Location: Northwest Irrigation and Soils Research
Project Number: 2054-63000-001-03
Start Date: Jan 01, 2011
End Date: Dec 31, 2013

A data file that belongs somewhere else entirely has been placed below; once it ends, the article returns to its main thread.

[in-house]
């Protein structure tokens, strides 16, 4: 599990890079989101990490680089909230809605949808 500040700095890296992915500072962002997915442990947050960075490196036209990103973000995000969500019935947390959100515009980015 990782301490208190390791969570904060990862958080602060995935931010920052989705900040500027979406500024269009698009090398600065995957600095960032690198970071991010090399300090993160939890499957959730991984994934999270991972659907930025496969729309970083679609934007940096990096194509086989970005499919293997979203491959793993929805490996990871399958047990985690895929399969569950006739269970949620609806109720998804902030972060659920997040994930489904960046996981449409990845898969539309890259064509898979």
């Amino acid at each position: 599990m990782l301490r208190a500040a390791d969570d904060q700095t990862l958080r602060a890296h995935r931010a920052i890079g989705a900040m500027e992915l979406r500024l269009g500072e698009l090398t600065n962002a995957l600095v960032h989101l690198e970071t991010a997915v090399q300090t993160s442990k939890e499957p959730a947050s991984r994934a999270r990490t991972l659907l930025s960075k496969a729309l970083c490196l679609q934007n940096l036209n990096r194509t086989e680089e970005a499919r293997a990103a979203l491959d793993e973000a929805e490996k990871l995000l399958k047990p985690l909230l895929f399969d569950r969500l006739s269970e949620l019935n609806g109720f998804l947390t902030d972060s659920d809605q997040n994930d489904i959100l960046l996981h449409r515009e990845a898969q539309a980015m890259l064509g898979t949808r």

During year 1, samples will be collected from as many as 10 dairy lagoons. At each lagoon, a total of 8 samples (250 mL) will be aseptically collected from the perimeter of each lagoon and composited. Samples will be collected by the researcher, unless it is deemed necessary to collect the samples using a single- or double-blind method. In either case, the samples will be transported to our laboratory in coolers, then stored at 5oC for no longer than 48 hours. Prior to DNA extraction, the composite samples will be thoroughly homogenized and 100-mL aliquots will be filtered through 0.2 'm filters. The filters will then be placed into bead beating tubes and processed to extract the DNA from the microbial community. The DNA will be amplified using universal primer sets (BA8F and UN1492R) and the subsequent PCR product will be cloned into pGEM-T Easy Vector. One hundred clones from each plate will be randomly selected, then grown in appropriate media. Afterwards, the plasmid from each clone will be isolated and sent to a commercial laboratory for sequencing. The 16S rDNA sequences will be identified using the BLAST database at the National Center for Biotechnology Information. In the subsequent year, samples will be collected from the same lagoons using the procedures described above. Based on the information collected during year 1, up to five bacterial pathogens will be selected for further study. The suspected targets are Campylobacter jejuni, Escherichia coli O157:H7, Salmonella, Clostridium perfringens, and Mycobacterium bovis. These pathogens will be quantified using standard culture-based methods and quantitative PCR. In addition to these bacterial pathogens, the following indicator organisms of fecal pollution will be cultivated: Escherichia coli, total coliforms, fecal streptococci, and somatic coliphage (bacterial virus). In CY2013, samples will be collected from 10 dairy wastewater ponds with and without purple sulfur bacteria during the spring and summer months. Purple sulfur bacteria will be characterized after isolation using PCR analysis of 16S ribosomal DNA. The wastewater samples will also be analyzed for a full sweep of chemical properties, such as pH, total ammoniacal nitrogen, total Kjeldahl nitrogen, total and volatile solids, electrical conductivity, and chemical oxygen demand. The data will then be analyzed to determine which wastewater properties, if any, control the presence and abundance of purple sulfur bacteria.